The nation’s arguably leading pro-business lobby sees the incoming Biden administration’s pledge for climate-change action — including rejoining the Paris Accord that President Trump abandoned — as a can’t-miss chance to influence “market-based” policy on greenhouse gas emissions and more.
Congress should set meaningful climate-change legislation, the U.S. Chamber of Commerce said Tuesday, amping up the trade group’s established climate and energy policy with a call for lawmakers to act and limit the uncertainties for its members. Biden and the Democrats have a narrow advantage in the new Congress, which means Republican and industry support is still needed for meaningful legislative action; past attempts including a “Green New Deal” never saw the light of day in a GOP-led Senate.
In addition to pulling the U.S. from Paris, Trump embarked on a series of climate-change rollbacks and backed fossil-fuel subsidies
including as part of COVID-19 relief.
Also read: COVID-19 helped the U.S. near Paris emissions goals but the retreat will fade without renewables
The Chamber of Commerce, which generally promotes low taxes and light regulation for business, has pushed for technology-focused developments in climate and energy legislation in the recent past. But some businesses also cheered the Trump administration’s reversal of several Environmental Protection Agency rules on air quality, land use and gas mileage efficiency, including some regulations in place for decades across presidencies from both political parties.
Climate change-fueled natural disasters were a major story of 2020, costing the U.S. alone a total of $95 billion dollars. Biden has called for $2 trillion in spending to reduce emissions to net-zero by 2050, while shoring up infrastructure and promoting electric vehicles. Biden has said he will rejoin the UN-coordinated pledge on day one of his administration.
Read: Here are analysts’ 10 favorite clean-energy stocks to buy now
The Chamber is adding the following to its position on climate change: [We] support a market-based approach to accelerate GHG [greenhouse gas] emissions reductions across the U.S. economy. We believe that durable climate policy must be made by Congress, and that it should encourage innovation and investment to ensure significant emissions reductions, while avoiding economic harm for businesses, consumers and disadvantaged communities. This policy should include well designed market mechanisms that are transparent and not distorted by overlapping regulations. U.S. climate policy should recognize the urgent need for action, while maintaining the national and international competitiveness of U.S. industry and ensuring consistency with free enterprise and free trade principles.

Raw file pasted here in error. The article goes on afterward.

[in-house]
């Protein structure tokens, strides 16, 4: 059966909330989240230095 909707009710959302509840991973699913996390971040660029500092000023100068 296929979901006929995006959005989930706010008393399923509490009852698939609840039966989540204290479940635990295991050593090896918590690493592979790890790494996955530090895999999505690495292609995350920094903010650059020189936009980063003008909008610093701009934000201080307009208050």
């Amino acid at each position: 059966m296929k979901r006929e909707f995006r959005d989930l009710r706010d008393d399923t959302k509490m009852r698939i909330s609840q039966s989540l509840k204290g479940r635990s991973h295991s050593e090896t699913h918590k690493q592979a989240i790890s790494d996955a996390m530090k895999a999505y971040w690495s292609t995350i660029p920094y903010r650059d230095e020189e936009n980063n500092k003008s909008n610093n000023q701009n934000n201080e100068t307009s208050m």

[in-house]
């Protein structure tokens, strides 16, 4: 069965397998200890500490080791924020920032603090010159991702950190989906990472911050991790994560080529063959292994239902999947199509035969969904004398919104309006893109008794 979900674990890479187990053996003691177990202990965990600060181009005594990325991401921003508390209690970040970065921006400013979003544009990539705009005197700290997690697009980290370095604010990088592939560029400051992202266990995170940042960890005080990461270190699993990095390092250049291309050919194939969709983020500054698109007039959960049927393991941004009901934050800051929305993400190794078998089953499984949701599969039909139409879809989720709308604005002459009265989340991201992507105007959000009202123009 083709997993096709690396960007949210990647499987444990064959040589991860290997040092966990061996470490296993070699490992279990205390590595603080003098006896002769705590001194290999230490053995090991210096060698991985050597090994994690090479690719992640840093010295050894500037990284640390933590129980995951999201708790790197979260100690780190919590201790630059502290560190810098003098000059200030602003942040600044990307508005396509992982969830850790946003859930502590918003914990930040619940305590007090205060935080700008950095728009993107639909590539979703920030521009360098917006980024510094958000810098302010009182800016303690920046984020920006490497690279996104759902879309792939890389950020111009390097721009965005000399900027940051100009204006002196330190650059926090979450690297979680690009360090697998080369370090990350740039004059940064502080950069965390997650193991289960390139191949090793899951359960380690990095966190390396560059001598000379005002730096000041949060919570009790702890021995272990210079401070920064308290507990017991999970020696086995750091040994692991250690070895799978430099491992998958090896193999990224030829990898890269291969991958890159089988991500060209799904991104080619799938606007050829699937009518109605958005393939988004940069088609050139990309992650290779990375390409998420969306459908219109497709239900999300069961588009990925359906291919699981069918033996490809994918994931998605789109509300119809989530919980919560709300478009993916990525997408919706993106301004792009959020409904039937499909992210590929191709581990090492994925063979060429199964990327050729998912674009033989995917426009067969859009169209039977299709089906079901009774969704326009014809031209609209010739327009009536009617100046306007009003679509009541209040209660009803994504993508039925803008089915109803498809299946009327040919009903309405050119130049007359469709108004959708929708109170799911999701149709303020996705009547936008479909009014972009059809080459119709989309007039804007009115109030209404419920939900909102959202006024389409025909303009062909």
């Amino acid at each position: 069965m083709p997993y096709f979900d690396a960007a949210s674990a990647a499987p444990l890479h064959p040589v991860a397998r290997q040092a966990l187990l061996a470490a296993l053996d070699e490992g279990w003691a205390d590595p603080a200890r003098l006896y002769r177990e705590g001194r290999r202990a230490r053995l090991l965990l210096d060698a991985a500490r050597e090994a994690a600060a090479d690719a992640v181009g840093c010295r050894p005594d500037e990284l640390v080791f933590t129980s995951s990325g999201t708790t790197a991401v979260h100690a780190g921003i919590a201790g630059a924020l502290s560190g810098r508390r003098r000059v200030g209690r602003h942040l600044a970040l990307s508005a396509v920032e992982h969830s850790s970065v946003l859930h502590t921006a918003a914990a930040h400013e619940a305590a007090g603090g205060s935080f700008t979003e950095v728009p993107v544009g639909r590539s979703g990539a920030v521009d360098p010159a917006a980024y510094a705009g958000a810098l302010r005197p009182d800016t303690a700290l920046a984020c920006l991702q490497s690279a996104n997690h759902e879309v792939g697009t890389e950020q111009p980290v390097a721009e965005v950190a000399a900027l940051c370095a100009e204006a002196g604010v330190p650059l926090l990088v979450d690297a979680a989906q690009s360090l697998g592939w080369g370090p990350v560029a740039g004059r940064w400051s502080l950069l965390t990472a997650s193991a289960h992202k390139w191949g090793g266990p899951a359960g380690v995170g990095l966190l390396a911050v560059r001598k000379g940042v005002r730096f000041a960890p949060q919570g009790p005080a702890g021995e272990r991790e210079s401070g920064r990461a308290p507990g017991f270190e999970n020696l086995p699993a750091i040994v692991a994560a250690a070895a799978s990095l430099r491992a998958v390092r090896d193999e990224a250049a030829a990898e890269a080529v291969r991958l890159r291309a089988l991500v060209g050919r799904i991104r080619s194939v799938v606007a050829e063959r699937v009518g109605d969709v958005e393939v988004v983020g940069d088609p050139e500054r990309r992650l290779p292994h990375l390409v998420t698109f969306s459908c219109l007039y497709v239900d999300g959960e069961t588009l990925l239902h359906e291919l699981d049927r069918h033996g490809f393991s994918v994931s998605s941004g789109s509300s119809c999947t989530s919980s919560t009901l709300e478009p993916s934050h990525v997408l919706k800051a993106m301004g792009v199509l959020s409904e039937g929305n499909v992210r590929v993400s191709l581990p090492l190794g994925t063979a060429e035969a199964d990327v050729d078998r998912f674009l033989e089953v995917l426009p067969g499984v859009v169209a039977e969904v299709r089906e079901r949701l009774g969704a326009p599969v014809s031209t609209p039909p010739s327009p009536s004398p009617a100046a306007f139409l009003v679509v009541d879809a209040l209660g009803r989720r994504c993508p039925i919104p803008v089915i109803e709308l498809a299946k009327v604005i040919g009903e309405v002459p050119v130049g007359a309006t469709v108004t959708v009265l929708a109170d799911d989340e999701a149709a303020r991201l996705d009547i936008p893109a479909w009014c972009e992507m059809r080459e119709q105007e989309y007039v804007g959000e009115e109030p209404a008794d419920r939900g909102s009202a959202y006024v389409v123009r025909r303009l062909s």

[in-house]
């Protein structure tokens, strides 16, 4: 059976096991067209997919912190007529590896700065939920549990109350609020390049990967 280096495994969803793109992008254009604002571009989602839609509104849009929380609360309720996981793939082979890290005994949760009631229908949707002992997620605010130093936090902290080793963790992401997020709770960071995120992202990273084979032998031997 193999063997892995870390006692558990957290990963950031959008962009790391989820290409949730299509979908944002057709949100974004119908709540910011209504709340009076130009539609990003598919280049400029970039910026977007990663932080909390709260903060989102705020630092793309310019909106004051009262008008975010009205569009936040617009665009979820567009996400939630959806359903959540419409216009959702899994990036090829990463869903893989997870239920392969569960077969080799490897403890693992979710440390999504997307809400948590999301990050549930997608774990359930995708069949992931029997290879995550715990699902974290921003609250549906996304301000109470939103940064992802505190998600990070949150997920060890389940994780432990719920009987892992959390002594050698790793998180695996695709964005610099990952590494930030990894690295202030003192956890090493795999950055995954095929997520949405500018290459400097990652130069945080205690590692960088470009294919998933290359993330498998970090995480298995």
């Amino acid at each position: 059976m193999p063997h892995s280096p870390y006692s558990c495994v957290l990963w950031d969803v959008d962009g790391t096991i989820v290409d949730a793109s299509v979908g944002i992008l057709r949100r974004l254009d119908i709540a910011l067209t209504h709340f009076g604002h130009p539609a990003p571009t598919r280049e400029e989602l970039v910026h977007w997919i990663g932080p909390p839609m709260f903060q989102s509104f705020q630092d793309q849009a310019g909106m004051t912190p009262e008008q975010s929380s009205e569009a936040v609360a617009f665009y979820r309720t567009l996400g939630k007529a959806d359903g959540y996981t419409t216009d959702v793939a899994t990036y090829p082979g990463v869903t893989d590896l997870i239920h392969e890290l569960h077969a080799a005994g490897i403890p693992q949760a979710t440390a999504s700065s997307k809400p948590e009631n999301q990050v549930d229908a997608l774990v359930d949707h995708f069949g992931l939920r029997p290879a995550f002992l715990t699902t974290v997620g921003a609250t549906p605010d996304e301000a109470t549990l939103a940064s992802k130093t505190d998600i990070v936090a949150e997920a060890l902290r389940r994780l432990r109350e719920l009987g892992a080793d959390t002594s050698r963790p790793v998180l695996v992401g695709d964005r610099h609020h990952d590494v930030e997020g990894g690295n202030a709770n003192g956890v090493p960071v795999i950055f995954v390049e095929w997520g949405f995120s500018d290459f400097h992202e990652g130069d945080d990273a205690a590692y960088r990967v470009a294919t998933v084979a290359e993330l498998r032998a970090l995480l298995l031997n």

The Chamber said it was not yet pushing for a specific market-based policy but said it was open at this point to all ideas advanced by its membership.
Related: Federal Reserve steps up climate-change response and gets immediate backlash from some House Republicans
The statement also distanced the group somewhat from the past administration’s America First priority and quest for U.S. energy independence which, critics said, would come at the expense of renewables and other initiatives. However, the Chamber did say U.S. businesses should not be hurt by climate-change laws.
“There are also lessons to be learned from how other countries have approached this issue, which is one reason we so strongly support the Biden Administration’s decision to rejoin the Paris Agreement and restore international engagement on climate, particularly given the Chamber’s status as an official observer at the United Nations Framework Convention on Climate Change,” said Martin Durbin, president of the Chamber’s Global Energy Institute, in a release.
The Chamber, aware of how Biden and team have made climate-change policy a priority, also is urging “policies that are practical, flexible, predictable, and durable…”
Late last year, a powerful CEO group, the Business Roundtable, said it wants the federal government, including Congress, to enact market-based climate-change policies largely in line with those laid out in the voluntary Paris pact. The Business Roundtable said its stance included attaching a price to carbon, which has historically been a challenging policy to advance.